A different kind of intentionality is at play in Bernard Aubertin’s Livre Brüler Et à Brüler (1962-1971), a book work valued at £6,000 by Sims Reed Rare Books, London, in 2009. Aubertin’s instructions contain a blend of lower and upper case letters inked in to accompany his overwriting of the host book’s title -a forlorn copy of Gaëtan Picon’s Panorama des Idées Contemporaines (1957)- redubbed as Livre Brüler Et à Brüler. This inscription is suggestive of a ham-fisted attempt by the Paris based Auto-Destructive artist and member of Group ZERO, to follow a self-imposed oulipean truc aimed to deceive the reader/co-conspirator that Aubertin himself might be semi-illiterate, at the very worst pigeonholable as a mad or outsider artist:
le spectateur est invitÉ À lire le livre, À continuer de BRÛLER les pages en enflammant les allumettes collÉes, À ajouter d’autres allumettes, À rÉduire le tout en cendres. IngrÉdients: allumettes ordinaires, allumettes dÉtonantes.
To follow the pyromaniac instructions would mean the incineration of the object too; an asset up in smoke. As with John Latham though, Aubertin’s attack is on the deep-seated symbolic power of ideas and superstructures of knowledge; a contemporary bonfire of the vanities highlighting the disposability of its matériel, for by his own admission throughout Brülé Aubertin attached “ordinary matches, detonating matches, snowy matches, sachets of fragrant smoke generating powder, sticks of fulminate and percussion caps” all of which gives any potential abuser the choice of either destroying the book piecemeal or in a violent blaze; a professional quandary for Bibliothèque Nationale de France Special Collections staff and a challenge to the universal bibliographic decorum which protects the bound page, for with its accession such a title is forever poised on the edge of its own cremation, a problematic brebis galeuse.
But when fire does breaks out as in the devastating holocaust that swept through The Mackintosh Library at the Glasgow School of Art in 2014, publisher Simon Cutts decided to make a virtue of a necessity by bringing out in 2015, a stapled booklet of digital photographs taken by librarian Duncan Chappell of aglio 6 olio (1983), a.k.a. ‘The Garlic Book’, a tribute to Elizabeth David, the only Coracle title to be affected amongst 81 books salvaged. Blackened and charred, the poignant images are a commemoration and ‘victory’ over the fickle and unpredictable nature of fire.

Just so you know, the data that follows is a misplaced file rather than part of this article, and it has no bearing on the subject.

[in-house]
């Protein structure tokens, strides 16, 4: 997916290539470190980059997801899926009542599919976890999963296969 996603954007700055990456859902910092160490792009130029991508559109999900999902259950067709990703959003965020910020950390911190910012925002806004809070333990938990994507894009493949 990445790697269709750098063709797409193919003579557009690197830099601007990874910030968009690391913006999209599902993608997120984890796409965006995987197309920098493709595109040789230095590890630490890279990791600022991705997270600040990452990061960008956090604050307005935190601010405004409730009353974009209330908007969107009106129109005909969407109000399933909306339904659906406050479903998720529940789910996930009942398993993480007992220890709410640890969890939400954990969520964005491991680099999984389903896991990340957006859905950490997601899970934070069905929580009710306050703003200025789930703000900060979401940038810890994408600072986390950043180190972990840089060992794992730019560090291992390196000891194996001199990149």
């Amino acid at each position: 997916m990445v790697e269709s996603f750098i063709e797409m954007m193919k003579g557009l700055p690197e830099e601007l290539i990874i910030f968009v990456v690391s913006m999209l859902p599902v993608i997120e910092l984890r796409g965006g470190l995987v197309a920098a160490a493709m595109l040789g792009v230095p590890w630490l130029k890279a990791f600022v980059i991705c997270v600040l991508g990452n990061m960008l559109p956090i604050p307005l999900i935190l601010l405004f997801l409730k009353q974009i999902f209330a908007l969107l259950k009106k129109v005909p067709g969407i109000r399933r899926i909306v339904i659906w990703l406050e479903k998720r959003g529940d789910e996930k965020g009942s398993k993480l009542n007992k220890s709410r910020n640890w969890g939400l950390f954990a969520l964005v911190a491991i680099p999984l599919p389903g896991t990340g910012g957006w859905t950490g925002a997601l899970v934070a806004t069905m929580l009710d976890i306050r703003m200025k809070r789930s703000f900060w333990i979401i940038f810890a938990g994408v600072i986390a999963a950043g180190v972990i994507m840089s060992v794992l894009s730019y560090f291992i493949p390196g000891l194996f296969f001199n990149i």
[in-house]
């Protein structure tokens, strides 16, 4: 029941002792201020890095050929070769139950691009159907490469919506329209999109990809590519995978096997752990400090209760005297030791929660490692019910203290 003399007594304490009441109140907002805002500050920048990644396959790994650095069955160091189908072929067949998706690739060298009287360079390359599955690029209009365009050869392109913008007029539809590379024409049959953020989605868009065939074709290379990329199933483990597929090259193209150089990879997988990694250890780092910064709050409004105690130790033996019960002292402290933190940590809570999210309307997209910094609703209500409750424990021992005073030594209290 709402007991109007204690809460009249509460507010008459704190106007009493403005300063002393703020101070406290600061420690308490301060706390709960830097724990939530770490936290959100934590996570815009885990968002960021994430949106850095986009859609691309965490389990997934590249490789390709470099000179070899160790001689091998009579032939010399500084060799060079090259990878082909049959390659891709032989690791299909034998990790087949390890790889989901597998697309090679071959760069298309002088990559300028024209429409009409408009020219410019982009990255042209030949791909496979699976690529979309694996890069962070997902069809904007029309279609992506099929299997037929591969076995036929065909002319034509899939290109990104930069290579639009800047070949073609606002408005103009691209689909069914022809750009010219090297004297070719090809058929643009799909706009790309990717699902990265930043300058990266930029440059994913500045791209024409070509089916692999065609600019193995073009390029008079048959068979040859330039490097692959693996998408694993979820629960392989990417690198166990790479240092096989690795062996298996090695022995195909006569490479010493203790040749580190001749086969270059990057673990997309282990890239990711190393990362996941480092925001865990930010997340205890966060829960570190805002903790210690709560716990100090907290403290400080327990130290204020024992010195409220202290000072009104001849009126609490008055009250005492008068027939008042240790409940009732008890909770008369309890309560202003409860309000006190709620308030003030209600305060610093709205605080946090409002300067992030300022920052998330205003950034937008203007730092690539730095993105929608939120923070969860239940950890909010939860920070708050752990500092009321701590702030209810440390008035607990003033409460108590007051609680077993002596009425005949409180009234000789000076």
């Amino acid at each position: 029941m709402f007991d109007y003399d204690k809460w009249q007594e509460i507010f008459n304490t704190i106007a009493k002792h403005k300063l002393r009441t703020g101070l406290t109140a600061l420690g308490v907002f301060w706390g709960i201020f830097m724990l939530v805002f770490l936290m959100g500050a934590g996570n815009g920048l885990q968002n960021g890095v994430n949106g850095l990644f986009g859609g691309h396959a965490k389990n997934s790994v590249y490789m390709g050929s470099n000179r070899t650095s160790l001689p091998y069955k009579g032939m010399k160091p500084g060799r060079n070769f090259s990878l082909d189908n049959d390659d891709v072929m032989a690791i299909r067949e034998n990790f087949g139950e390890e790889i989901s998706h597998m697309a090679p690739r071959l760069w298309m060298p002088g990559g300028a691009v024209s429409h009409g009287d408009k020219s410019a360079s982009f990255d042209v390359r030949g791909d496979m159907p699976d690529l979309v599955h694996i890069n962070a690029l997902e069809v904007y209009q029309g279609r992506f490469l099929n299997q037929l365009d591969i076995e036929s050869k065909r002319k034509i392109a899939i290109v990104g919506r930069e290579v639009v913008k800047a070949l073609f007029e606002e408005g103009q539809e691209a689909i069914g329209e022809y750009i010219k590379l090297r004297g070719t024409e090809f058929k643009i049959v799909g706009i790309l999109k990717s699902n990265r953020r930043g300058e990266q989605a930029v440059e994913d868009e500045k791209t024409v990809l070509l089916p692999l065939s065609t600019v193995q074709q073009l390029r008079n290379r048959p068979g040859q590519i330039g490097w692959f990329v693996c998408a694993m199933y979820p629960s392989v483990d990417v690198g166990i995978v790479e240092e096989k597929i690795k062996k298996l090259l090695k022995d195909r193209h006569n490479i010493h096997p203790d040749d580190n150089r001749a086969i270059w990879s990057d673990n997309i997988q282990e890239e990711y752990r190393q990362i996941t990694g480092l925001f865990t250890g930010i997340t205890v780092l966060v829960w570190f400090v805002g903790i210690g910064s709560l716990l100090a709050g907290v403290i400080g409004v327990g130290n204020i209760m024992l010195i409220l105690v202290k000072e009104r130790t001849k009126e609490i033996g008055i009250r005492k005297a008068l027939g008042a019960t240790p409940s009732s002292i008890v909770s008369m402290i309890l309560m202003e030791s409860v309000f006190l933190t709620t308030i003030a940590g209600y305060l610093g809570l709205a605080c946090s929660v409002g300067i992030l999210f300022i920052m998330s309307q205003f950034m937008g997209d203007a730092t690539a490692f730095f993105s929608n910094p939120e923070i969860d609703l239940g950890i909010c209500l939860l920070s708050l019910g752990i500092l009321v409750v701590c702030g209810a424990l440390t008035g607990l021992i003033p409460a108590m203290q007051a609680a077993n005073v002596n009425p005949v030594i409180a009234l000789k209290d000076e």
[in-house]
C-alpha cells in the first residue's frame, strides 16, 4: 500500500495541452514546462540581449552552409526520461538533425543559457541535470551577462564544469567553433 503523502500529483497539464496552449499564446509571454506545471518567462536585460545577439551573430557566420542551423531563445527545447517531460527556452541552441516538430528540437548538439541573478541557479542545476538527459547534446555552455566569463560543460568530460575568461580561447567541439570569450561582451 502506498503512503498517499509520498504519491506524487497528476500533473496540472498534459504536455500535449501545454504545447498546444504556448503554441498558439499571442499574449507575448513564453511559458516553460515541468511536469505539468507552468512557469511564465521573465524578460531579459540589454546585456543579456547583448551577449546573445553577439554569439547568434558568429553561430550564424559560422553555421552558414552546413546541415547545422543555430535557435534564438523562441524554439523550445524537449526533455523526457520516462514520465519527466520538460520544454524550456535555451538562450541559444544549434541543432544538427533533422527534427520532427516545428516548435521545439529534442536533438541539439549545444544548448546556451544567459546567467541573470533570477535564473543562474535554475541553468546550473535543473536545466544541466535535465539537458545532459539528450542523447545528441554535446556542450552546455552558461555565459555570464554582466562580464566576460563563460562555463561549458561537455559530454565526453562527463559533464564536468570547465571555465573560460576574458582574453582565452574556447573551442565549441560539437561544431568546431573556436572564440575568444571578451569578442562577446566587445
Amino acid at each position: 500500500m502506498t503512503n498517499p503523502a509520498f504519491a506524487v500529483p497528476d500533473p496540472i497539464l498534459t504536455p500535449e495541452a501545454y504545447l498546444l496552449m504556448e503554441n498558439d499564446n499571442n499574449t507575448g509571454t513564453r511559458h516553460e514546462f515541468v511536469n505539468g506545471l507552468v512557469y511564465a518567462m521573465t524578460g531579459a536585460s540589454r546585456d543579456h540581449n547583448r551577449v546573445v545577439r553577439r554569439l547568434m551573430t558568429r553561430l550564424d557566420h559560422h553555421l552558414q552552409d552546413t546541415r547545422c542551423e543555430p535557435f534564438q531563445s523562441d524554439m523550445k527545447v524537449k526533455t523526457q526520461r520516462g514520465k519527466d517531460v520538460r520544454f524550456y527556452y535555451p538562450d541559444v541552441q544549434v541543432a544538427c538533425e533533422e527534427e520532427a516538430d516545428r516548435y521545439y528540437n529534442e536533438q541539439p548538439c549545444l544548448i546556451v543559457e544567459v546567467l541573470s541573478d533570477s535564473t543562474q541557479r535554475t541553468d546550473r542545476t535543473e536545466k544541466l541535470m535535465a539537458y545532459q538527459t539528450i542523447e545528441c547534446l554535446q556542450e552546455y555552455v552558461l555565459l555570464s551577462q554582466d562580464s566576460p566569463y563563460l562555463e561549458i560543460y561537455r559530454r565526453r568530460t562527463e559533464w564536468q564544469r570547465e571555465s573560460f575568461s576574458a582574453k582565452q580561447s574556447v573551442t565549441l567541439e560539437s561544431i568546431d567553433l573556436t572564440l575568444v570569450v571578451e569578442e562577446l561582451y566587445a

Damaging books is a controversial type of activity, one that generally fails to amuse librarians, who are forever on the look out for signs of wanton behaviour and naturally its perpetrators. A No Pens Policy as it is termed means no quills or ball points in the reading rooms at the British Library for instance. Back in 2003 Cambridge University library service published a series of explicit images online of unacceptable damage to library books, so called Class Z, including a volume used as a dog chew, while more recently University College Dublin library set up a webpage http://libguides.ucd.ie/bookcarecampaign/culprits dedicated to warning what it calls “culprits”, namely commentators, highlighters, doodlers, dreamers and of course the dreaded snipper not to abuse their library stock, particularly, as they claim, defacement interferes with the assistive software used by partially sighted students. In many respects this campaigning attitude is a hangover from the Victorian era when fouled pages from incunables were sometimes de-greased and bleached in hydrochloric acid or caustic potash baths to rid them of those irritating marginal annotations or adversaria made by early modern readers. In The Enemies of Books (1880), the inappropriately named William Blades listed some ever-present hazards: rainwater, fire, Greek worm, rats, house flies, bindery ploughs, bigotry, theft (ie the latterday rare book mutilator Farhad Hakimzadeh). Although Bill Sherman’s Used Books: Marking Readers in Renaissance England (2007) has changed attitudes in some quarters, treating cosmetic reader’s marks as supplementary to the original printed text and opening up a whole new area of scholarship, librarians and conservators still remain fearful of vandals, which is why it’s refreshing that the staff at Westminster Reference Library in London have allowed ‘Bookend’, an installation of modified books by Nick Cash & Matt Hale into their building.